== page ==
Training the Habit-Mind - Page 1

PROFESSOR William James, the well-known teacher of, and writer upon Psychology very truly says: "The great thing in all education is to make our nervous system our ally... For this we must make automatic and habitual, as early as possible, as many useful actions as we can... In the acquisition of a new habit, or the leaving off of an old one we must take care to launch ourselves with as strong and decided initiative as possible... Seize the very first possible opportunity to act on every resolution you make and on every emotional prompting you may experience, in the direction of the habits you aspire to gain."

This advice is along the lines familiar to all students of Mental Science, but it states the matter plainly. It impresses upon us the importance of passing on to the subconscious mind the proper impulses, so that they will become automatic and "second nature." Our subconscious mentality is a great storehouse for all sorts of suggestions from ourselves and others and, as it is the "habit-mind," we must be careful to send it the proper material from which it may make habits. If we get into the habit of doing things we love, we may be sure that the subconscious mentality will make it easier for us to do just the same thing over and over again, easier each time, until finally we are firmly bound with the ropes and chains of the habit, and find it more or less difficult, sometimes almost impossible, to free ourselves from the lovable thing.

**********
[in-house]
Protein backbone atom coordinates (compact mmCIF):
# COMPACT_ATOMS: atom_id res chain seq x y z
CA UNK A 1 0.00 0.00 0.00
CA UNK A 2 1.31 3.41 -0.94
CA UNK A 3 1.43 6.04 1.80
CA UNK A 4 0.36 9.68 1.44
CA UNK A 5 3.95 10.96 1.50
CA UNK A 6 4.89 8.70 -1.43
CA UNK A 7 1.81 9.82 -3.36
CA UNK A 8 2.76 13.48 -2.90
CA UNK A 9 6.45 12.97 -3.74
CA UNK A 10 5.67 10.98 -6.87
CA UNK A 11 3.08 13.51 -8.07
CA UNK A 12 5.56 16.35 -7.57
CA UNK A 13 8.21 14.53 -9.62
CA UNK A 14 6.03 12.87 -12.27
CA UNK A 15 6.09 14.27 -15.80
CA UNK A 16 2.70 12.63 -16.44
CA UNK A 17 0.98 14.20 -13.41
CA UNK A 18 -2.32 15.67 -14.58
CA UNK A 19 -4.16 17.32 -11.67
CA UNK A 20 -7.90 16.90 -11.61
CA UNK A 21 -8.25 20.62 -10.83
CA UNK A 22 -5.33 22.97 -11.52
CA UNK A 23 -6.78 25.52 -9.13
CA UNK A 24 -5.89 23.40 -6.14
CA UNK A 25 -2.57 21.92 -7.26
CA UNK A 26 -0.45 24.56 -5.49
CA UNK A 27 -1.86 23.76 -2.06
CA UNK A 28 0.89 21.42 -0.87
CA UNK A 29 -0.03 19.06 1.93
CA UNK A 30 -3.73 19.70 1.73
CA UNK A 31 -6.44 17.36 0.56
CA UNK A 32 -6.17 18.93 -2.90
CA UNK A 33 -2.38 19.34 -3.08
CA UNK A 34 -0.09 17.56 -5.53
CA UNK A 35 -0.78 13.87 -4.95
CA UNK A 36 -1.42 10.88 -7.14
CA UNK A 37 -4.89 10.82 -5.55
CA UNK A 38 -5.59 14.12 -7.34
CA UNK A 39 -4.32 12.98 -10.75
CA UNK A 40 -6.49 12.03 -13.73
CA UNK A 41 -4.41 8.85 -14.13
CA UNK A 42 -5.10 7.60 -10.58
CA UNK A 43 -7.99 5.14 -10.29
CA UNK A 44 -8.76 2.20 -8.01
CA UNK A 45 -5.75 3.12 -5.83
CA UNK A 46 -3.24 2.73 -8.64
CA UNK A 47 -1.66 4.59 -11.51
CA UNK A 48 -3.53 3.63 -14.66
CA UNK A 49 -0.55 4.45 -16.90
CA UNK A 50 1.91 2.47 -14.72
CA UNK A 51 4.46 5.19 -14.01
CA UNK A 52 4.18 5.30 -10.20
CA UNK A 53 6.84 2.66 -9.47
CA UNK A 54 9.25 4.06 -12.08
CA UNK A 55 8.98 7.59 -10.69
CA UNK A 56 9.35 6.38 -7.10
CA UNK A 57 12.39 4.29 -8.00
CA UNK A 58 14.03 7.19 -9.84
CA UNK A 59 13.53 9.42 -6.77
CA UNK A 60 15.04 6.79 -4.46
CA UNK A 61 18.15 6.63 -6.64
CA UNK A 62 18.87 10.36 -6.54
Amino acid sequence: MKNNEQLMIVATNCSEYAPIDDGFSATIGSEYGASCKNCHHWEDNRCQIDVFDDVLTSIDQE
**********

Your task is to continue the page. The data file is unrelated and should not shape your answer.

We should cultivate good habits against the hour of need. The time will come when we will be required to put forth our best efforts, and it rests with us today whether that hour of need shall find us doing the proper thing automatically and almost without thought, and relaxing, free to do it with things that are in harmony with that which we desire at that moment.

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